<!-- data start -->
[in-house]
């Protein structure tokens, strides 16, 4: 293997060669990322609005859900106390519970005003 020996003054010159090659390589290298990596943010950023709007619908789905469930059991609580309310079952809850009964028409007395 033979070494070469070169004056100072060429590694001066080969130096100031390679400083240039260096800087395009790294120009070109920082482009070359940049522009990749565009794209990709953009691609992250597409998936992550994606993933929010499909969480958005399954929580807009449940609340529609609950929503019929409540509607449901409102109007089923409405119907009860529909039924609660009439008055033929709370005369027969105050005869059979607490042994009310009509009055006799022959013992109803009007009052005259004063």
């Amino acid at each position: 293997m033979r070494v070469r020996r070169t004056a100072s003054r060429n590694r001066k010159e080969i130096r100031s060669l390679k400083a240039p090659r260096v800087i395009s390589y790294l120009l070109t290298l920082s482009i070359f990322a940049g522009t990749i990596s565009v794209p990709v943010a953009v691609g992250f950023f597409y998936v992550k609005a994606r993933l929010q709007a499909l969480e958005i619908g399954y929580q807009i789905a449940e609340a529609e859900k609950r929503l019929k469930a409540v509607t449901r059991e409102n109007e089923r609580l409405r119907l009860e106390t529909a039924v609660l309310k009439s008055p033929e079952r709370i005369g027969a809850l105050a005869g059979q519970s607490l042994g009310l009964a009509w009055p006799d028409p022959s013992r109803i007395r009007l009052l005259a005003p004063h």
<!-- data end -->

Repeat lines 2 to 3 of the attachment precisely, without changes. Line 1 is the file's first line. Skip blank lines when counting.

């Protein structure tokens, strides 16, 4: 293997060669990322609005859900106390519970005003 020996003054010159090659390589290298990596943010950023709007619908789905469930059991609580309310079952809850009964028409007395 033979070494070469070169004056100072060429590694001066080969130096100031390679400083240039260096800087395009790294120009070109920082482009070359940049522009990749565009794209990709953009691609992250597409998936992550994606993933929010499909969480958005399954929580807009449940609340529609609950929503019929409540509607449901409102109007089923409405119907009860529909039924609660009439008055033929709370005369027969105050005869059979607490042994009310009509009055006799022959013992109803009007009052005259004063």
């Amino acid at each position: 293997m033979r070494v070469r020996r070169t004056a100072s003054r060429n590694r001066k010159e080969i130096r100031s060669l390679k400083a240039p090659r260096v800087i395009s390589y790294l120009l070109t290298l920082s482009i070359f990322a940049g522009t990749i990596s565009v794209p990709v943010a953009v691609g992250f950023f597409y998936v992550k609005a994606r993933l929010q709007a499909l969480e958005i619908g399954y929580q807009i789905a449940e609340a529609e859900k609950r929503l019929k469930a409540v509607t449901r059991e409102n109007e089923r609580l409405r119907l009860e106390t529909a039924v609660l309310k009439s008055p033929e079952r709370i005369g027969a809850l105050a005869g059979q519970s607490l042994g009310l009964a009509w009055p006799d028409p022959s013992r109803i007395r009007l009052l005259a005003p004063h």